Off! the Shelf - 'American Gods'

Wednesday, January 15, 2003

by Neil Gaiman

Reviewed by Justin Colburn and Keayn Dunya

"Shadow is a man with a past. But now he wants nothing more than to live a quiet life with his wife and stay out of trouble. Until he learns that she's been killed in a terrible accident. Flying home for the funeral, as a violent storm rocks the plane, a strange man in the seat next to him introduces himself. The man calls himself Mr. Wednesday, and he knows more about Shadow than is possible. He warns Shadow that a far bigger storm is coming. And from that moment on, nothing will ever be the same..."

-- From American Gods

Justin:

Television is a God and there is an altar to it in nearly every home in America. Most homes have at least two. Every night when people come home they sacrifice to Television. Most people sacrifice time, some sacrifice their relationships, their jobs, others sacrifice their health. Over time we have sacrificed so much to these false idols that they have become the new Gods. TV, money, sports, the internet, cancer; these are the things we have ritualistically sacrificed pieces of ourselves to over the years until they were born as Gods. Unconsciously we have been living a polytheistic lifestyle, going to church on Sunday morning only to come home and sacrifice a cold beer and plate of hot wings to the God of Football that afternoon. Our ancestors brought the old Gods to this country with them when they came to this land, but these new Gods are the product of our modern society, we created them, and America isn't big enough for both generations of Gods to coexist. This conflict was, to me, one of the more interesting points of focus in Neil Gaiman's novel, American Gods.

The story focuses on an ex-convict named Shadow who is offered a job by the mysterious Mr. Wednesday. As the story progresses Shadow is approached by both sides of the upcoming war between the Gods and must decide where his loyalties stand. The story takes place throughout the continental United States, including a brief stop in Cairo Illinois to visit some former Egyptian Gods, and includes mythology and folklore from across the world.

In American Gods Gaiman makes elements of everyday life seem extraordinary, while bizarre rarities seem dull and ordinary. His pacing is very smooth and he is notorious for hiding things just beneath the surface. American Gods is a book unlike any other I have read before, it spans thousands of years and brings elements from cultures throughout. If you have an interest in mythology and/or folklore and are looking for something to provoke your thoughts and make you look at things differently, I think American Gods would suit you well.

Keayn:

A storm was coming, one like nothing ever known. Shadow has spent the last three years in prison, keeping his head down and doing his time. 'He was no longer scared of what tomorrow would bring because yesterday had brought it.' All he wanted was to get back to his loving wife and stay out of trouble for the rest of his life. Days before his scheduled release, he learned that his wife has been killed in an accident and his world becomes a colder place. On the plane ride home, Shadow meets a man who calls himself Mr. Wednesday. Wednesday offers Shadow a job. After some convincing, Shadow reluctantly accepts. Shadow learns that working for the enigmatic Wednesday is not without its price, and Shadow has a role to play in Wednesday's mysterious schemes that will be far more dangerous than anything he could have ever imagined. Entangled in a world of secrets, he embarks on a wild road trip and encounters various people, all of whom seem to know more about Shadow and what is going on than he does. Shadow will learn that the past does not die. Everyone, including his late wife, had secrets, and those secrets have untold consequences.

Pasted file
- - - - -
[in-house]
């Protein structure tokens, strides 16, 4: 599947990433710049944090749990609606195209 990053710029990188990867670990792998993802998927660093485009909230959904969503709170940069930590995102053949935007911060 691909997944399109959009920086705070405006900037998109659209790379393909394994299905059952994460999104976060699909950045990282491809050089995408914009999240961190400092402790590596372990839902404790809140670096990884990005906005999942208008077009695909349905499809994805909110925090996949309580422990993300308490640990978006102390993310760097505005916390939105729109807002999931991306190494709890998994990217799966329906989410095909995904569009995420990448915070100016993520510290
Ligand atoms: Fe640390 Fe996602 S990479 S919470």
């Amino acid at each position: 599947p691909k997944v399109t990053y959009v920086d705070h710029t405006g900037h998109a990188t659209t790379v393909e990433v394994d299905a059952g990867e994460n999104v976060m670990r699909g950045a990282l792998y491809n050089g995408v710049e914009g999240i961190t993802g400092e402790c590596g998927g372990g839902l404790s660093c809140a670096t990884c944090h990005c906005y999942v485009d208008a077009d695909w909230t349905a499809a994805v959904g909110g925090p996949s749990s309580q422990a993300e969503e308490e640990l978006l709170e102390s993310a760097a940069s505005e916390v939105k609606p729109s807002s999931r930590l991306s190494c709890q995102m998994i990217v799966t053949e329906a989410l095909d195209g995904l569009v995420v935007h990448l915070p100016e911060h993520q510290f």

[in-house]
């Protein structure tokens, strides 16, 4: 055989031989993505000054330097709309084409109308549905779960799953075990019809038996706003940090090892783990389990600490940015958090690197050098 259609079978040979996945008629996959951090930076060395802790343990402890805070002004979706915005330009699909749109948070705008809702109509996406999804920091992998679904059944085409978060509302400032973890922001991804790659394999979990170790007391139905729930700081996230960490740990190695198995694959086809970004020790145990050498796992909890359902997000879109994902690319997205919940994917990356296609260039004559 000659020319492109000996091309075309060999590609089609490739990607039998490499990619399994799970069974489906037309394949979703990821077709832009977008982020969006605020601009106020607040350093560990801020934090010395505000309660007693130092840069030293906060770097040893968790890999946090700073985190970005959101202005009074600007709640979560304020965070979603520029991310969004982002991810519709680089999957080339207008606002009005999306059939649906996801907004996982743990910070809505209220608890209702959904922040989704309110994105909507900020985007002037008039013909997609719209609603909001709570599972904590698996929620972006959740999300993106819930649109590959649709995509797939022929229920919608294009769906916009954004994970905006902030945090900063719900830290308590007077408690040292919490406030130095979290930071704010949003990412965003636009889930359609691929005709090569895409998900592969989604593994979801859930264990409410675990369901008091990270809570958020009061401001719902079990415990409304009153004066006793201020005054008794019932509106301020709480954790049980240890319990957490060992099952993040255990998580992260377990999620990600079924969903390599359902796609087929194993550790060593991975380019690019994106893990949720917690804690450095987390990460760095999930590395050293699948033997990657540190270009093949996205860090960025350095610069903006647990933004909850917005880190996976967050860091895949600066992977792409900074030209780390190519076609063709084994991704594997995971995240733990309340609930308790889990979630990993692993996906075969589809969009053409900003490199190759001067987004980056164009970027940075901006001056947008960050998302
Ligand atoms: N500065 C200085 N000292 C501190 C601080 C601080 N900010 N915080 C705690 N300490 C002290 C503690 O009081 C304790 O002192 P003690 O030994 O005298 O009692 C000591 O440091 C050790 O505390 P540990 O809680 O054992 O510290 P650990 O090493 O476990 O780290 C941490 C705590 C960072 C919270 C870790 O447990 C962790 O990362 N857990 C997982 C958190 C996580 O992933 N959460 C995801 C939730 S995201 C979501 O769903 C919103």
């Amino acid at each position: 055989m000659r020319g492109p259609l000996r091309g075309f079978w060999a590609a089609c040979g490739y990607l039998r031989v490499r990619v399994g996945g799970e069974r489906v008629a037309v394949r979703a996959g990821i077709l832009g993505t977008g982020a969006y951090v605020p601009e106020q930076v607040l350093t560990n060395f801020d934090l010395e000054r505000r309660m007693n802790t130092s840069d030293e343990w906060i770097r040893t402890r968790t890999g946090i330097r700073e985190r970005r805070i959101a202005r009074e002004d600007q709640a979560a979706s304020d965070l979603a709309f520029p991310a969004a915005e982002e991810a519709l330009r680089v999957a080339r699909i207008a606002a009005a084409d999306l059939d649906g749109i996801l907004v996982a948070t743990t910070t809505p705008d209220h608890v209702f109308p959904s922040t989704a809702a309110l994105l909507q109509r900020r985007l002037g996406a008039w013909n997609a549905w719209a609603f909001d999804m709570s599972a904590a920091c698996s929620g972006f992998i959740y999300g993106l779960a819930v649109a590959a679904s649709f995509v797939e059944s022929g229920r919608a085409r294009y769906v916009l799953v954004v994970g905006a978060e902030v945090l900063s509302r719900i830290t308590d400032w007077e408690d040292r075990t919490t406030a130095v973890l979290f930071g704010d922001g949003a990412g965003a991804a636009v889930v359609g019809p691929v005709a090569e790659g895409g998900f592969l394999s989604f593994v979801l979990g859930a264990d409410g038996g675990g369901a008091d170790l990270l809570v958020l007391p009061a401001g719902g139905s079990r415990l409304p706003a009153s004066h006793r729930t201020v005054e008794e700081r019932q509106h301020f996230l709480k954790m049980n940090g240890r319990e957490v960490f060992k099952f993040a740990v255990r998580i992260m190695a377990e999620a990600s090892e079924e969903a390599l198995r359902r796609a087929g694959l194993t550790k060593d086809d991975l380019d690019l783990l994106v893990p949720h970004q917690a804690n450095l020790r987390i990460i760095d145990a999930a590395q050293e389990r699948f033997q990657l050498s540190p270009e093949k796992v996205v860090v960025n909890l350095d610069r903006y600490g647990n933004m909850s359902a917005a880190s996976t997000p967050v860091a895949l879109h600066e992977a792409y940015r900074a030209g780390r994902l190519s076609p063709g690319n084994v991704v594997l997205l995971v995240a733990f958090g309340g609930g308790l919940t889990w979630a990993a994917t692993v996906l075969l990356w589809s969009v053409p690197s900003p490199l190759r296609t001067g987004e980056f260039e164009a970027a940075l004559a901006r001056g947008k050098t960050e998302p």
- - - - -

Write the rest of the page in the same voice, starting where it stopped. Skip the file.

The basic premise of American Gods is that of belief. Belief is what keeps the older gods around. It's belief in the new god's power that gives them rise. What difference is there between the old worshipers of RA versus the new worshipers of the Internet? The sacrifices are different but still there. Instead of blood and our harvests to the gods of old, we sacrifice our time and our energy to the new gods. The problem is that even when we stop believing in those gods, they don't just fade away. Every person that came to America brought their old beliefs with them. These beliefs gave rise to versions of that god that exist in America, tied to it as much as to its people. America may not be big enough for all the gods to coexist. The line is drawn between the old and the new.

There are few writers that I admire as much as Neil Gaiman. His writings can be subtle yet powerful and moving at the same time. Ask any reader of his books and they will be sure to tell you of the vividness that goes into Gaiman's prose. A prolific writer who has many books, comics and scripts to his credit, Gaiman has written everything from Coraline, a children's book, to the widely popular Sandman series of comics, to the dark and mysterious Neverwhere. Gaiman has won a considerable number of awards through his career and American Gods is no exception. It has won the Bram Stoker Award and the Hugo Award.

American Gods is a fascinating read. It explores concepts that are very interesting and thought provoking. It filters through the mythology and legends of various cultures and peoples. It also underlines that America is a melting pot. Everyone has a different culture and beliefs that extend into the lives of others. The things we create do go away or cease to exist just because we forget. In the annuals of time the only thing undisputed about America is the land. American Gods brings you back to that fact. We are all trying to make the best of what we have, with or without a little help from our God.

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